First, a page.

• The Ability to Review Data at A Later Time: Sometimes specific questions about existing conditions don’t arise until after the traffic count is finished. With video capture, The Kleingers Group can go back and review the video on file to answer new questions, saving a repeat field visit.

Read how The Kleingers Group is using new technology to create an innovative parking solution on Blue Ash Road or contact The Kleingers Group to discuss how we can use video capture and smart analysis to help solve your traffic or parking problem.

What’s the Back-Up Plan? Changing the Parking Scheme on Blue Ash Road

Backing out of 90-degree on-street parking into a busy road is generally recognized as a very dangerous parking maneuver. Drivers often can’t get a good view of oncoming traffic before pulling into it, leading to driver anxiety and accidents.

So when The Kleingers Group started a safety improvement study for Blue Ash Road in the City of Deer Park, the existing 90-degree on-street parking was a major concern.

The transportation and infrastructure group used Miovision Scout Data Collectors—a camera that records video for use in data collection and observation—to observe parking maneuvers along the corridor. With video capture, they were able to cost-effectively perform over a day’s worth of observations at a birds-eye view.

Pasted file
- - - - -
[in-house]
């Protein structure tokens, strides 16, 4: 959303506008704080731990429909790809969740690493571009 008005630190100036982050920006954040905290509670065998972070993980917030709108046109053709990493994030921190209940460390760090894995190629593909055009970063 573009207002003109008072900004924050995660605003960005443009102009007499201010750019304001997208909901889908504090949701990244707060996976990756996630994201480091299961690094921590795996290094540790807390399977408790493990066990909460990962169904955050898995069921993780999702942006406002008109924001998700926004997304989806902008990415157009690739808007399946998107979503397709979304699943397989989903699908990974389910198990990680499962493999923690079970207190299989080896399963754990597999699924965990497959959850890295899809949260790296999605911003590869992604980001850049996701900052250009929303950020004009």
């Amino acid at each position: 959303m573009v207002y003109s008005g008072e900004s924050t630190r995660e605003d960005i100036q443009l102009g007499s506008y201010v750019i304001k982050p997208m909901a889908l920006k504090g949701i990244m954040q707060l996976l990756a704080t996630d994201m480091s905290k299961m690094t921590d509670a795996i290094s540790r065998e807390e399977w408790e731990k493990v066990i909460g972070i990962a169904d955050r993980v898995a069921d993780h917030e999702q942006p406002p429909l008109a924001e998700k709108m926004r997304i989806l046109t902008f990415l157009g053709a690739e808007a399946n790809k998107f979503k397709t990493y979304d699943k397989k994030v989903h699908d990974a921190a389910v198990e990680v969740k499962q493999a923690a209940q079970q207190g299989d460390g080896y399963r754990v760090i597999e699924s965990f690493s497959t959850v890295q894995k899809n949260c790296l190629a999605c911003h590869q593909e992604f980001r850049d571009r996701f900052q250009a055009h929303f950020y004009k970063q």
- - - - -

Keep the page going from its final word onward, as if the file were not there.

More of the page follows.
What they found was surprising: a good portion of drivers were already backing into the existing 90-degree parking spaces to enable themselves to be able to see when they pulled out later.

This knowledge led The Kleingers Group to consider reverse angle parking, an innovative solution.

Unlike traditional angled parking, in which drivers pull into a space head-on, reverse angle parking encourages drivers to drive just past an open space and back in, vastly improving visibility when they pull out. The result is parking that is safer for both drivers, cyclists, and pedestrians.

Although reverse-angle parking is less common than traditional angled parking, the data from video observation showed that a culture of backing into on-street parking already existed.

“We learned that a good portion of drivers were already making maneuvers similar to the changes we were proposing,” Traffic Engineer Dave Meyer said. “Reverse angle parking will allow much greater visibility when you are exiting a parking spot.”

Although education campaigns will still be necessary to acquaint residents with the alternative parking scheme, many drivers won’t have to substantially change their habits. By encouraging the remaining drivers to also back into their parking space, accidents should be reduced and parking will be safer for motorists, cyclists, and pedestrians.